During World War II, the government nationalized hundreds of companies. John Ohly, author of the definitive account of wartime nationalization, writes that “seizing plants developed into a major government business … In the three months before V-J Day the government was taking over approximately one plant a week, and in a score of other situations seizures were averted only at the last minute or because the war ended.”

Two of the more interesting examples concerned the Montgomery Ward department store chain and the Philadelphia transit system.

Montgomery Ward’s anti-labor, free-marketeer chairman, Sewell L. Avery, refused to abide by contracts negotiated with unions and orders to do so from the National War Labor Board. So in early 1944, President Roosevelt ordered the Commerce Department to seize the company’s main factory in Chicago. Federal troops forcibly removed Avery from his office. Later that year, the government went further, nationalizing Montgomery Ward facilities in several states. Sewell sued the government but lost at the appellate court level, and by the time the case reached the Supreme Court, the war had ended and the company had been reprivatized.

Another wartime example of nationalization dealt with the privately owned Philadelphia Transportation Company, which operated train, subway, tram, and bus networks in the city. The company was racially segregated, with black employees consigned to shop work. In 1944, the company finally agreed to accept federal orders to stop discriminating against black workers and applicants. However, the independent Philadelphia Rapid Transit Employees Union, which was jostling with the radical, CIO-affiliated Transport Workers Union for control of the company’s bargaining unit, began agitating white workers against desegregation. On August 1, 1944, when the first black operators were scheduled to begin work, many of the white workers went out on strike. With the walkout spreading to war plants and downtown office buildings, transportation at a standstill, war production halted, and growing fears of a white supremacist race riot, President Roosevelt ordered the company to be nationalized.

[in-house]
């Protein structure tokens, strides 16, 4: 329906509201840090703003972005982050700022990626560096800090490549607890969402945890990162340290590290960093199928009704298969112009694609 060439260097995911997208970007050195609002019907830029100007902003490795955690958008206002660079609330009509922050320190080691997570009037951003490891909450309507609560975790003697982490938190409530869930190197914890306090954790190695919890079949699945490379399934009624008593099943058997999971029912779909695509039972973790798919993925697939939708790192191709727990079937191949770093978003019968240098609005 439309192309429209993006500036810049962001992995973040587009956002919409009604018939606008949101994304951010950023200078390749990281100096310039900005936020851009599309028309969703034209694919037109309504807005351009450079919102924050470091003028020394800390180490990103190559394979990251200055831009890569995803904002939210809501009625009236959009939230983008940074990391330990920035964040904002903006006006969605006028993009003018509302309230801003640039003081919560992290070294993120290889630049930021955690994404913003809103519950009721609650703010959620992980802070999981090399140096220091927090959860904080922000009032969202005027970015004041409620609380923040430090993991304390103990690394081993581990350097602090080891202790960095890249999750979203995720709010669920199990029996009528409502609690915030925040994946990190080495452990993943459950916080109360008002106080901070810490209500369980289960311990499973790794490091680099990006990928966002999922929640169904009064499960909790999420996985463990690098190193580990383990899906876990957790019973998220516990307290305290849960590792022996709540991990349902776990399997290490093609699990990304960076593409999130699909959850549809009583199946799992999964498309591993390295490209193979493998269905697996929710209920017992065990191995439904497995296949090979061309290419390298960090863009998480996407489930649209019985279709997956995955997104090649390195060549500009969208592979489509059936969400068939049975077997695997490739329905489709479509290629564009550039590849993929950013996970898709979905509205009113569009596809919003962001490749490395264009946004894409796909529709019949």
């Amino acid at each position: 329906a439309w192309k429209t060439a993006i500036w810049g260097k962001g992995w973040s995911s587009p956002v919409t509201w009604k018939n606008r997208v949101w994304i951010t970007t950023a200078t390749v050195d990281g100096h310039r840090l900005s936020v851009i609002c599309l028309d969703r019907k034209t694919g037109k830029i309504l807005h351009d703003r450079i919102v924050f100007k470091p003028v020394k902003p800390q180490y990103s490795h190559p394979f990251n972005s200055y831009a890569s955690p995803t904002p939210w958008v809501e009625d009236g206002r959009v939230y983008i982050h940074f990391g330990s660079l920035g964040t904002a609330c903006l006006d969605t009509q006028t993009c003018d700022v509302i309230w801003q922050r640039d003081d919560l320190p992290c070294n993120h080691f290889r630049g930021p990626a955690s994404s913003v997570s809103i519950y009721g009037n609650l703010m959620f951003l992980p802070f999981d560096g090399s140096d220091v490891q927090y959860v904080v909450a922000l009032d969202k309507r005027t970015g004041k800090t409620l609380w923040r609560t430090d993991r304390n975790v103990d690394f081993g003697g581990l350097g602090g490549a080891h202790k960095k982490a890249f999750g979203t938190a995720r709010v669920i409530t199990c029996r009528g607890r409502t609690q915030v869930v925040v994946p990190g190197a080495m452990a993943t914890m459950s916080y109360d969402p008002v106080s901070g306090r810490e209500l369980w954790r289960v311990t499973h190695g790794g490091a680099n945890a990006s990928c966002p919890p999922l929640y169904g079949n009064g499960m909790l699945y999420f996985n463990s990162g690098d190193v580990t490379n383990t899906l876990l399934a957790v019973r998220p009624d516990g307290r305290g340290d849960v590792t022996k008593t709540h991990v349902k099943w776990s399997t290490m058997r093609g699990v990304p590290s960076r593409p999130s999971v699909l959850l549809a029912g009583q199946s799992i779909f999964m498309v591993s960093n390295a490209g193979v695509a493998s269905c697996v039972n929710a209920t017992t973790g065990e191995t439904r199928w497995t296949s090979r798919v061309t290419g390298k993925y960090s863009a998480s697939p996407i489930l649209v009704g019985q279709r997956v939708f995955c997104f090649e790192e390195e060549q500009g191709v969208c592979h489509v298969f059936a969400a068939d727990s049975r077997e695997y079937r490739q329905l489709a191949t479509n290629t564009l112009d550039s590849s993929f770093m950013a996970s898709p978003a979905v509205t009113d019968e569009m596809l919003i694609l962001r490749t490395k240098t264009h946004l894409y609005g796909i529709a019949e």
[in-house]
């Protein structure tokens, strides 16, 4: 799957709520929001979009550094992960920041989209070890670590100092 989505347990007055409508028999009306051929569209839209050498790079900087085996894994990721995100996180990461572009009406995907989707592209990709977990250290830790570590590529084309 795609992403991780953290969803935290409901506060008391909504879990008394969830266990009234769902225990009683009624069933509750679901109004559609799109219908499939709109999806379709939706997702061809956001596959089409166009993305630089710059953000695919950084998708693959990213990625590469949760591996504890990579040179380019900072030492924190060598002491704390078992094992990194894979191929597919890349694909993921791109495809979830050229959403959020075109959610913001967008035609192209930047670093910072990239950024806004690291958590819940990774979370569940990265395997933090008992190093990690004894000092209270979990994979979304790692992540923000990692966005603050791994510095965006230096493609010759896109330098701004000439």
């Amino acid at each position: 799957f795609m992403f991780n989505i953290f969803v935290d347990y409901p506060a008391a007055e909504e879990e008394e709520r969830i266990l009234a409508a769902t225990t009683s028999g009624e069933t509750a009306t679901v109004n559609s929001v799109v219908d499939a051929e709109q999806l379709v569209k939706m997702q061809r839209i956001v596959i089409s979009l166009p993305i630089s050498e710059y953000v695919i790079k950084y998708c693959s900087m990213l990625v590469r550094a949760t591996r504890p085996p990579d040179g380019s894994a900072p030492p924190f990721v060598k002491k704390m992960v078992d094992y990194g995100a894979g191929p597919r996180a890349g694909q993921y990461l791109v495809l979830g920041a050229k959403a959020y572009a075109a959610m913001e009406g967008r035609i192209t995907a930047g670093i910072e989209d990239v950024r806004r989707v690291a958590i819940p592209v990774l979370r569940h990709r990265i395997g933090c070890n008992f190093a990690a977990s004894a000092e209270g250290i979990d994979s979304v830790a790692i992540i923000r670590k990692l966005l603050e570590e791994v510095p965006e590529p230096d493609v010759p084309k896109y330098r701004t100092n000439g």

The company, now under government authority, resumed desegregation through the training of black operators. Meanwhile, the CIO-affiliated union was strengthened through a quick, worker-supported contract negotiation (under the supervision of an NWLB mediator), and the company was forced to undertake a number of reforms. The system was then returned to private ownership, where it remained until 1968, when the state of Pennsylvania took it back into public ownership.